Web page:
This was a pretty immense story about capital punishment, the nature of the soul and a variety of other things. The reading in StarShipSofa was great, I was quite impressed. The story starts in one manner and ends in another, but the ending is fantastic. I love the central conceit, of a form of capital punishment that doesn’t actually require the death of the body; I was a little confused by some of the religious undertones partway through the story, but I think it works, in the end.

93) ‘Dial Double Zero’ by Ray Bradbury
First published, 1963? – appeared on BBC Radio 4

I’ve got to be honest I didn’t get this one, and I’m thinking that might be the fault of the BBC’s way of presenting it as a dramatisation. A quick Google to find the publication date reveals a page that says the point of the story was about the spontaneous creation of Artificial Intelligence. The impression I gleaned from the BBC’s version was that a mental person had gone around codifying his younger self into tapes and set them all to ring him incessantly when he turned 80, which just didn’t make any sense whatsoever. I think, to be fair, I should probably read the short story proper.

94) ‘113 Feet’ by Josh Roseman
First published, 2012 – appeared in Escape Pod #351

I liked this story, which was told from the perspective of a girl learning more about her father as she grew up. It’s another example of how good the original fiction from Escape Pod is. In this one, the girl reads her father’s notes on a couple of occasions to learn that he’s not really in the line of work he says he is, but in another one; she’s not sure which, because she’s too young to understand some of the words. The story jumps forwards through her childhood and further revelations about her father before, one day, something happens to turn these revelations into an obsession. I liked this a lot, and while I’m going to include it on my Hugo longlist just in case I don’t think it’ll make the final cut.

95) ‘The Shadow War of the Night Dragons, Book One: The Dead City (Prologue)’ by John Scalzi
First published, 2011 – appeared in the Hugo Voter Packet

I enjoyed this but the joke began to wear thin by the end and it’s nowhere near to the same standard as any of the other Hugo-nominated short stories in 2012. There really isn’t much substance to the story and whilst I suspect that’s a deliberate decision, it also means I don’t have much to say about it, nor do I have any real desire to put it higher than last place in my Hugo rankings.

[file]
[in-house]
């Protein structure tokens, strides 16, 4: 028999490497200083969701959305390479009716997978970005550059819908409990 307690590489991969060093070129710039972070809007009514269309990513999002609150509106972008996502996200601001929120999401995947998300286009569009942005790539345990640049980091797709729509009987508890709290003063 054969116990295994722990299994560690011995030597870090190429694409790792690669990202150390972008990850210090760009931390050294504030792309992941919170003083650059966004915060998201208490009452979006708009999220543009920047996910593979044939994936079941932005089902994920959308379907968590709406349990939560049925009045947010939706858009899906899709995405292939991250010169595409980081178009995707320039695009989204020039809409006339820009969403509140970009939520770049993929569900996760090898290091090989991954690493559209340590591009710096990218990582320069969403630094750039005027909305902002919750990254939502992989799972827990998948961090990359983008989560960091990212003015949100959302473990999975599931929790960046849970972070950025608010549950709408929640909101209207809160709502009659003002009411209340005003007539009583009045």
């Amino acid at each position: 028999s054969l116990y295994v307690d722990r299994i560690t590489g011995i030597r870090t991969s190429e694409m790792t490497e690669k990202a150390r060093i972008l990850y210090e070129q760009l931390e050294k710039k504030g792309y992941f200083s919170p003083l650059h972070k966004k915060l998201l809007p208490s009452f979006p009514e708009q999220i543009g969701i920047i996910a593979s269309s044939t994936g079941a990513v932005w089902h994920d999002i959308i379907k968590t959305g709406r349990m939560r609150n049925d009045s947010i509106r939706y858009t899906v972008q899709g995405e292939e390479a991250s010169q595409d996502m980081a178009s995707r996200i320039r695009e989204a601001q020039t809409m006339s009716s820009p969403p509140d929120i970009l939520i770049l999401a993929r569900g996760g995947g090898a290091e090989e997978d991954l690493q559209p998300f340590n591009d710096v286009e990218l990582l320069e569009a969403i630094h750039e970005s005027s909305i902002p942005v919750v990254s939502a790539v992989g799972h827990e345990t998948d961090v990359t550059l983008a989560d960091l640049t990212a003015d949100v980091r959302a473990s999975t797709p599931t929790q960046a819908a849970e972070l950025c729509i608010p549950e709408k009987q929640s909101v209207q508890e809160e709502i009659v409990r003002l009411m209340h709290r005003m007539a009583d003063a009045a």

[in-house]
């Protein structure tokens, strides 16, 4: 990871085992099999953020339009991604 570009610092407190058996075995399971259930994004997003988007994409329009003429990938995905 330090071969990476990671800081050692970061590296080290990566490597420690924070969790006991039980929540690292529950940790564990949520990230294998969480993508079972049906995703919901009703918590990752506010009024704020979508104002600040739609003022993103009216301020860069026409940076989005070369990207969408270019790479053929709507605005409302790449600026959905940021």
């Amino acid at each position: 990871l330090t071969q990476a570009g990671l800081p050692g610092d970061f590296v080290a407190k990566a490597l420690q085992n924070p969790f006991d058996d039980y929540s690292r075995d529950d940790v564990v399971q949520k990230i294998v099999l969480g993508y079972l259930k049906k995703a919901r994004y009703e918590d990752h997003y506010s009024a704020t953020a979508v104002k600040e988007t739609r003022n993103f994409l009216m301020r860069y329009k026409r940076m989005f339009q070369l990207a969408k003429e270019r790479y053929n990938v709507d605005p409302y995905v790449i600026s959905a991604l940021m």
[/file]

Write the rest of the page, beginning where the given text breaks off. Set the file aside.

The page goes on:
96) ‘Crystal Halloway and the Forgotten Passage’ by Seanan McGuire
First published, 2011 – appeared in StarShipSofa #245

I enjoyed this story, overall. It was about a young girl in a faraway, fantasy land who fought some bad guys before coming home, to our universe, to sleep. She gets visited in the night, with huge ramifications for her plans for the future. It’s a good tale, and I liked the Truth Fairy and her effect on people quite a lot, but I didn’t really feel the ending was great.

97) ‘Food for Thought’ by Laura Lee McArdle
First published, 2012 – appeared in Escape Pod #352

This one’s about an intelligent (ish) cow who is taking part in a reality television show being put on by people from the future. I enjoyed it, although it was incredibly silly. Just the sort of story to kick off a Monday without needing to think too much – I’d recommend it but it isn’t going on my Hugo longlist!

98) ‘The Cockroach Hat’ by Terry Bisson
First published, 2010 – appeared in The Drabblecast #248

This one was even sillier than the last one. Perhaps ‘whimsical’ is a better word. The plot is so disjointed that I can’t even begin to sum it up, and the central conceit appeared to be that anyone can turn into a cockroach at any time. It made me giggle, but it’s one surreal kettle of fish.

99) ‘The Steam Dancer (1896)’ by Caitlín R. Kiernan
First published, 2007 – appeared in Lightspeed Magazine #23

This story was intriguing, set somewhere in the United States (‘the great smoky city at the end of the mountains’) and following the tale of Missouri Banks, a woman who has mechanical protheses instead of her left leg or her right arm. It was well-written, especially the dialogue. I loved the description of the dancing, which was really vivid and also very body-positive, both things of which I wholeheartedly approve! There aren’t any big ideas here (beyond clockwork protheses in the 19th century) but that didn’t matter to me given how much fun I had.

100) ‘Ruminations in an Alien Tongue’ by Vandana Singh
First published, 2012 – appeared in Lightspeed Magazine #23

This one’s a bit of an odd one. It’s about a woman called Birha and her experiences with aliens. I’m presuming that the reader is supposed to assume that the story is a translation from an alien tongue, or perhaps we’re the aliens and so English is the alien tongue – either way the title doesn’t appear to bear much relevance to the story, which is mostly concerned with many-worlds theories. It’s a curiously mellow tale of love and heartbreak, and I enjoyed it.

101) ‘Nomad’ by Karin Lowachee
First published, 2012 – appeared in Lightspeed Magazine #23